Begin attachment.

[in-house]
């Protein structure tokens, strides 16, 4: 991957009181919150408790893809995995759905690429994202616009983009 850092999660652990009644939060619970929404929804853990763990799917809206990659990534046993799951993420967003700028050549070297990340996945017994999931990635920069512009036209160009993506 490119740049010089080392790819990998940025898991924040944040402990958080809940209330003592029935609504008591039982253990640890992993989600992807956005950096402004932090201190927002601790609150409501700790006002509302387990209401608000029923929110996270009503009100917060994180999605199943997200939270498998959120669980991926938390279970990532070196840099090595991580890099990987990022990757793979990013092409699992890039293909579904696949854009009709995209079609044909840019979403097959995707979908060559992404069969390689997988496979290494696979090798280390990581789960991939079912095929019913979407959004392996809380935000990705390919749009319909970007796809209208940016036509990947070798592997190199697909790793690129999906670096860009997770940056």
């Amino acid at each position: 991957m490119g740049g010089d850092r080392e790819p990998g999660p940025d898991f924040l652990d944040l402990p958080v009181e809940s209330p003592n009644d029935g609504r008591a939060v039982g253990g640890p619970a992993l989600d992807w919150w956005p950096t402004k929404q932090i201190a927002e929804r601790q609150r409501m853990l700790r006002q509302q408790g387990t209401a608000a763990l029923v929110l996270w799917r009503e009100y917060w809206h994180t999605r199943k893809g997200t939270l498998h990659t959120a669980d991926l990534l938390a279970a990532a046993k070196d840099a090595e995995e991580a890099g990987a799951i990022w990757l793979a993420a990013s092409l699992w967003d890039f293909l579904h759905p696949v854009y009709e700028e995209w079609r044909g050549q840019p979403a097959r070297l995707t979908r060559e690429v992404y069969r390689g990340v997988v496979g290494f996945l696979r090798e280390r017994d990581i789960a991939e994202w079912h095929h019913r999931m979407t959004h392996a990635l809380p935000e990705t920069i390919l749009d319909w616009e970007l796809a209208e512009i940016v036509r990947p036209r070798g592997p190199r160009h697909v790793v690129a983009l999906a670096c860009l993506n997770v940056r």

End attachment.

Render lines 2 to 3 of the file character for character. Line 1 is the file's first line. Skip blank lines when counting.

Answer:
């Protein structure tokens, strides 16, 4: 991957009181919150408790893809995995759905690429994202616009983009 850092999660652990009644939060619970929404929804853990763990799917809206990659990534046993799951993420967003700028050549070297990340996945017994999931990635920069512009036209160009993506 490119740049010089080392790819990998940025898991924040944040402990958080809940209330003592029935609504008591039982253990640890992993989600992807956005950096402004932090201190927002601790609150409501700790006002509302387990209401608000029923929110996270009503009100917060994180999605199943997200939270498998959120669980991926938390279970990532070196840099090595991580890099990987990022990757793979990013092409699992890039293909579904696949854009009709995209079609044909840019979403097959995707979908060559992404069969390689997988496979290494696979090798280390990581789960991939079912095929019913979407959004392996809380935000990705390919749009319909970007796809209208940016036509990947070798592997190199697909790793690129999906670096860009997770940056």
């Amino acid at each position: 991957m490119g740049g010089d850092r080392e790819p990998g999660p940025d898991f924040l652990d944040l402990p958080v009181e809940s209330p003592n009644d029935g609504r008591a939060v039982g253990g640890p619970a992993l989600d992807w919150w956005p950096t402004k929404q932090i201190a927002e929804r601790q609150r409501m853990l700790r006002q509302q408790g387990t209401a608000a763990l029923v929110l996270w799917r009503e009100y917060w809206h994180t999605r199943k893809g997200t939270l498998h990659t959120a669980d991926l990534l938390a279970a990532a046993k070196d840099a090595e995995e991580a890099g990987a799951i990022w990757l793979a993420a990013s092409l699992w967003d890039f293909l579904h759905p696949v854009y009709e700028e995209w079609r044909g050549q840019p979403a097959r070297l995707t979908r060559e690429v992404y069969r390689g990340v997988v496979g290494f996945l696979r090798e280390r017994d990581i789960a991939e994202w079912h095929h019913r999931m979407t959004h392996a990635l809380p935000e990705t920069i390919l749009d319909w616009e970007l796809a209208e512009i940016v036509r990947p036209r070798g592997p190199r160009h697909v790793v690129a983009l999906a670096c860009l993506n997770v940056r």